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Steven Ford

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  1. Hi guys, I've got a little problem which is irritating me as there must be a simple solution but Google isn't necessarily being my friend right now. In my new game, I've got a set of projectiles for which I need to check for collisions with typically rectangular shapes (but which aren't axis aligned). My general approach is to create an axis aligned bounding box for both the projectile's movement and the target object. If there's a match on the broad phase, then I want to check whether the projectile collides with any of the edges of the collision and then report the first collision (i.e. if the projectile would have gone through multiple lines then I want to know the first collision so I can display the explosion animation in the right place). I represent my shapes as a series of line segments (there's a future question about colliding with semi-circles and circles, but that's later). Can anyone 'refresh my memory' on being able to test for the interaction of line segments? Thanks Steve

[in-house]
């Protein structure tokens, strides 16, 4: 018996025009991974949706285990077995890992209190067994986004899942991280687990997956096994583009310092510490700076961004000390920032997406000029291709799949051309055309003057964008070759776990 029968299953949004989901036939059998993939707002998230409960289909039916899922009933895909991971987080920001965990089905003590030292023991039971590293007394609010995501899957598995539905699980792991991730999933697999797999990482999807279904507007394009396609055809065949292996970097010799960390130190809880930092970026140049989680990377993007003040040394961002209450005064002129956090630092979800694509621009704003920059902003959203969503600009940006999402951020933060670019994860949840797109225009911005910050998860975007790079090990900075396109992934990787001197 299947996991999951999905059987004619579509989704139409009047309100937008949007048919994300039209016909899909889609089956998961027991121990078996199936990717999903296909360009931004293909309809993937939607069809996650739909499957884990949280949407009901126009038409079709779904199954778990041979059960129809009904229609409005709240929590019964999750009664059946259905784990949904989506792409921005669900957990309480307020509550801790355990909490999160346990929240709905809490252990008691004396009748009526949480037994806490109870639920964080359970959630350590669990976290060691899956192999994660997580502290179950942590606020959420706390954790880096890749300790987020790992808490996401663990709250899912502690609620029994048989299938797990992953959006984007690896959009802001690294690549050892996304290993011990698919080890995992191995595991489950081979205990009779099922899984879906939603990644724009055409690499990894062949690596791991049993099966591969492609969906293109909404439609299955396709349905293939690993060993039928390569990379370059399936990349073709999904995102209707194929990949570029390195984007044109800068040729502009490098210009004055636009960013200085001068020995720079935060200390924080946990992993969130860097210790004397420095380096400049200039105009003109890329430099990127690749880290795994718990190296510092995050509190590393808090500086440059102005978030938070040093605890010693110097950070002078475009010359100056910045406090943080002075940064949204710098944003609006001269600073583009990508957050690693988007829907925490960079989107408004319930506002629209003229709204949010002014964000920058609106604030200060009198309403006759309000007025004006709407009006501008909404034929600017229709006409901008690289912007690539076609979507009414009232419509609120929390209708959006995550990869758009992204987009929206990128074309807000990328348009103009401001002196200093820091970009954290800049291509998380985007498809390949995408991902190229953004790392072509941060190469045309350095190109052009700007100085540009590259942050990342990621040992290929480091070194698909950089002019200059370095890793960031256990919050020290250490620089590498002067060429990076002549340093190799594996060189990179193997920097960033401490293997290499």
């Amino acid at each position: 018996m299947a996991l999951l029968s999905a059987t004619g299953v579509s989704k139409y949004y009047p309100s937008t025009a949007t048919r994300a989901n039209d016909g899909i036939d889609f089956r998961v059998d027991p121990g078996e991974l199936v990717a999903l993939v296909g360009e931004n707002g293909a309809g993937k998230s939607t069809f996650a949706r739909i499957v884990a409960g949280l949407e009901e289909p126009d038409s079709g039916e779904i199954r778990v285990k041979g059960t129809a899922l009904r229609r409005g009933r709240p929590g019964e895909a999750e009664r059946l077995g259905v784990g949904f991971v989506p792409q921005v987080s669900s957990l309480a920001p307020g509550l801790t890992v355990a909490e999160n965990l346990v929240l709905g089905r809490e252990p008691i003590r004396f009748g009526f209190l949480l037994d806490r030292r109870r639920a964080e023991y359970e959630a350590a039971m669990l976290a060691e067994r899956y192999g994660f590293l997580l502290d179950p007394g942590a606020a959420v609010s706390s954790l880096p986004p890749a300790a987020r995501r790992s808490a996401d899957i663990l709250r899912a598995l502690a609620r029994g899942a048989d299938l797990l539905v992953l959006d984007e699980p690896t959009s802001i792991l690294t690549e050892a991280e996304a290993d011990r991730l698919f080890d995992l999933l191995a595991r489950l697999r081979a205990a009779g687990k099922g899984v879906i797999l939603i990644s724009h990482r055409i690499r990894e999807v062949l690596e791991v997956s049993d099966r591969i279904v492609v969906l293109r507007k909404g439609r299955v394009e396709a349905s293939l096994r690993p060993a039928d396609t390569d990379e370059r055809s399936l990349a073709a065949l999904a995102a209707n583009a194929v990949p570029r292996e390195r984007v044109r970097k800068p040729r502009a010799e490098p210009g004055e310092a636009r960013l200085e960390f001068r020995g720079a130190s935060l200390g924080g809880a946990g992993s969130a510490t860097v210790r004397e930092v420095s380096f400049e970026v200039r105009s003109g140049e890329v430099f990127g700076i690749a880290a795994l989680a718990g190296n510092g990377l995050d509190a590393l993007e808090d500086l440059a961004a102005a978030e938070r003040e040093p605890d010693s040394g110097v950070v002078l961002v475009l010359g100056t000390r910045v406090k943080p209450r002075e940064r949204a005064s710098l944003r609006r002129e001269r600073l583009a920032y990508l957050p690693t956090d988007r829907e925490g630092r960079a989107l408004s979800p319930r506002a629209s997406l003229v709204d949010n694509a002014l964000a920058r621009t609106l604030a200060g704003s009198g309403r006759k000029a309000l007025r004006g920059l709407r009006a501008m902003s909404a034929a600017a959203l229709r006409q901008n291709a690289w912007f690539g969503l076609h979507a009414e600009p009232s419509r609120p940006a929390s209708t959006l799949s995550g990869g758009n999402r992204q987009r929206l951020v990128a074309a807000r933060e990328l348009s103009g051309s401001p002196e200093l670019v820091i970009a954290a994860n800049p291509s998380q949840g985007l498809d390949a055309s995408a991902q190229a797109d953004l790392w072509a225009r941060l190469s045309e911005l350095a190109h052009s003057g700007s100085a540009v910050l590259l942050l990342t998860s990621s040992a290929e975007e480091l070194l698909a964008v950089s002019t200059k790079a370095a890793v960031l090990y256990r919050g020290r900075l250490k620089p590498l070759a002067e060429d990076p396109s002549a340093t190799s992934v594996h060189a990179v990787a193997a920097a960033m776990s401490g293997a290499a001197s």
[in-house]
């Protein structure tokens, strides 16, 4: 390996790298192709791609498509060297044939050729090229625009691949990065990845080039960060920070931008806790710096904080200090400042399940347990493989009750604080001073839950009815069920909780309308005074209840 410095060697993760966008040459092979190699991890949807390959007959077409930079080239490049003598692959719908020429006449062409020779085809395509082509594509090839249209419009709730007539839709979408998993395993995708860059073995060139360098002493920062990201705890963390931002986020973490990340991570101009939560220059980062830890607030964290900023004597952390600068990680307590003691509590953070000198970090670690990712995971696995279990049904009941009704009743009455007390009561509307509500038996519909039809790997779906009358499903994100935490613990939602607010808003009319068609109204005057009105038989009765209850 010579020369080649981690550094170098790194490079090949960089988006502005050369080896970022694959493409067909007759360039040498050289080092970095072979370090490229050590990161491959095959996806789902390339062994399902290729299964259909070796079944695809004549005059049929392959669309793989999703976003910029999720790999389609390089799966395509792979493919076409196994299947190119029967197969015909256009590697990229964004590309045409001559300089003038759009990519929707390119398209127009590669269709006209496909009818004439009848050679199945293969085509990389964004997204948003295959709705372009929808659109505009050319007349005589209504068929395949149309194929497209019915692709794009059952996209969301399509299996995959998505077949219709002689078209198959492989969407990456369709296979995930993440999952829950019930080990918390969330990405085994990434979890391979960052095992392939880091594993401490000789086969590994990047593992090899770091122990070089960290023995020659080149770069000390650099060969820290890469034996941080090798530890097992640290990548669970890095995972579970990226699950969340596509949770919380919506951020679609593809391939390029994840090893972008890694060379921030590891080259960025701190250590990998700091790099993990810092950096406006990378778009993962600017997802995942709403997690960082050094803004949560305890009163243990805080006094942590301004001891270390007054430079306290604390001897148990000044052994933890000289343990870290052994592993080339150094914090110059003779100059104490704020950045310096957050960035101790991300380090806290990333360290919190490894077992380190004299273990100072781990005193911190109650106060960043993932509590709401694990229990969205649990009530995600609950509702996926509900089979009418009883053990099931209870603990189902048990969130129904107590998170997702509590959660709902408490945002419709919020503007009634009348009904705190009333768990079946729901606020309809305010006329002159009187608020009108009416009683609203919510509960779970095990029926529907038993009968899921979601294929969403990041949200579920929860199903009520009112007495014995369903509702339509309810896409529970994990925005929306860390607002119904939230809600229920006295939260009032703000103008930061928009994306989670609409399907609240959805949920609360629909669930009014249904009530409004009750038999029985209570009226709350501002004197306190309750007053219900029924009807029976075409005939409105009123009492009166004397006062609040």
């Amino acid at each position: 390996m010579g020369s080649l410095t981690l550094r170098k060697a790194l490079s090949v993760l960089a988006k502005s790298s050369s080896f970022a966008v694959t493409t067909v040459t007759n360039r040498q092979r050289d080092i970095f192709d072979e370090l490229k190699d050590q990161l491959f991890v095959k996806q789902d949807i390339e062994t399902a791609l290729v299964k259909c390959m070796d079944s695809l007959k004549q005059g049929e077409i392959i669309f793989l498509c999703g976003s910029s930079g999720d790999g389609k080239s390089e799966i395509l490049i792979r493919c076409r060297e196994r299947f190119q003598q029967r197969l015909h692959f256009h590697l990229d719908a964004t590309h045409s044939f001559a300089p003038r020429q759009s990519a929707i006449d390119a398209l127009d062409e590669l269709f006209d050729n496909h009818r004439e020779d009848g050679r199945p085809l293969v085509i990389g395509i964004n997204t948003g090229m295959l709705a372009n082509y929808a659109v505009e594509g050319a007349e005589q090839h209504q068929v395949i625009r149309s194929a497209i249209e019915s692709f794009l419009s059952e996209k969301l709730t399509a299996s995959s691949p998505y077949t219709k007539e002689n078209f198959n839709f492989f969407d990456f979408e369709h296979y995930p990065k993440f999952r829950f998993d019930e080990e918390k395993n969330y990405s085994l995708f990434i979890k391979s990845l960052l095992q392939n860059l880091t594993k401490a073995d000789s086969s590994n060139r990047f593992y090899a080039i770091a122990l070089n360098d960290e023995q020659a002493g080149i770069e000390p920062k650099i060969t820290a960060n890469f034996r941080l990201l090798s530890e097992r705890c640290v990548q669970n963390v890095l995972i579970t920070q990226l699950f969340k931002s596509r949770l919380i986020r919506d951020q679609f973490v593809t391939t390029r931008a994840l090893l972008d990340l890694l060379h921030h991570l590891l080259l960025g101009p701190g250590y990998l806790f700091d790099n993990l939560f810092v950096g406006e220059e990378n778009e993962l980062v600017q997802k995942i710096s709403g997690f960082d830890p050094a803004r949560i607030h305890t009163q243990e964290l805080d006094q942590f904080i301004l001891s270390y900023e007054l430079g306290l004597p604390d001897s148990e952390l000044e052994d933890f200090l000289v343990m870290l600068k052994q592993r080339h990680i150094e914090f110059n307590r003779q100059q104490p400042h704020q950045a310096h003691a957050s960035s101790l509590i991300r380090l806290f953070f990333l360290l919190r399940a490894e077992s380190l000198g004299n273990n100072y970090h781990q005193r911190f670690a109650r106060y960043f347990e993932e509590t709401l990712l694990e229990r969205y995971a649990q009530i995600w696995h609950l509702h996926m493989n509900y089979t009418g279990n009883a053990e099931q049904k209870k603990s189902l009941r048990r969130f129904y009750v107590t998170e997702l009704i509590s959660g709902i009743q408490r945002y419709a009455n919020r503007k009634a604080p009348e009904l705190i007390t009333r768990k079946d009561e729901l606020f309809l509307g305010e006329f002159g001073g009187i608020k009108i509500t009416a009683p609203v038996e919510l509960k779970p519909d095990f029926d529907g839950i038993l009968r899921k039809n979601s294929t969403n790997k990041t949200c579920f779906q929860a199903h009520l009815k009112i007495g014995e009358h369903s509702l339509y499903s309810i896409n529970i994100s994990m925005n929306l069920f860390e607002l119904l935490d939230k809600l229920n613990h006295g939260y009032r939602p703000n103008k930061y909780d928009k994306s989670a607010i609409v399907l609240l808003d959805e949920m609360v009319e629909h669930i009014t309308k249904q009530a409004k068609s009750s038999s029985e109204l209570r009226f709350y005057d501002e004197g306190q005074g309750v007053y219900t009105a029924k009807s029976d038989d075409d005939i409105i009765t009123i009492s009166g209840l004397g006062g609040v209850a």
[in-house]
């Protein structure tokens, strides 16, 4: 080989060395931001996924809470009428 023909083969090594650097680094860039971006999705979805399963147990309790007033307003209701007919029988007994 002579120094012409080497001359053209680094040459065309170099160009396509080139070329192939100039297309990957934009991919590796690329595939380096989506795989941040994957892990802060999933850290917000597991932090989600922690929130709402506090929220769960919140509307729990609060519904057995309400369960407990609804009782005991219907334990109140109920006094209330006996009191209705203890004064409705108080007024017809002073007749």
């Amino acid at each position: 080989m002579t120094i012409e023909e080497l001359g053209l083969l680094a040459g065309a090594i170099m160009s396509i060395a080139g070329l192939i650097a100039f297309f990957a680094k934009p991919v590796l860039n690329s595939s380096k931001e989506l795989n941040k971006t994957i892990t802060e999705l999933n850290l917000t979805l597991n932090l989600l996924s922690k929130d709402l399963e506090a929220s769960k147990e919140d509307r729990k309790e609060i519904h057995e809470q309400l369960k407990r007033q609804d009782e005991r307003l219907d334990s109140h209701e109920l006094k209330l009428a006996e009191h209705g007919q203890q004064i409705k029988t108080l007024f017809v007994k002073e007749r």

2. Echoing @Finalspace's suggestion of Tiled (although admittedly I did get bored and wrote my own subsequently for other reasons), it's brilliant for being able to knock up 2D maps really quite quickly. The file format is simple to interpret in your own tooling subsequently. What I did was use Tiled to create the initial map, and then have a resource generation step (a custom MSBuild task) which loaded up the file, created the appropriate sprite sheets etc. and then outputted a file which could easily be consumed by my C++ layer. In my case, I had 2 layers: Pure background tiles Foreground tiles (Game Objects were handled separately) These tile layers were then stored in a simple array (offset = (y*width)+x) with zero meaning no tile, any other value being the tile id. At rendering time, I simply had 2 for loops (x and y) and wrote any tile to screen (the loop ranges were based off what was visible on screen) using the DirectX Toolkit. As @Finalspace says, get it working first, then worry about doing speed ups if you have to. Clearly you can pre-generate the DX11 command list etc. if you need to, but cross that bridge when you come to it. Note that on my tiles / sprite sheets, I made the conscious decision to handle overlays in the tooling and output a fresh sprite sheet each resource build. Depending on how much you share the sprites with other items in your games you may or may not want to do this. Either way, the principle holds true, you just store multiple values for each tile to allow for overlays etc. (or multiple layers)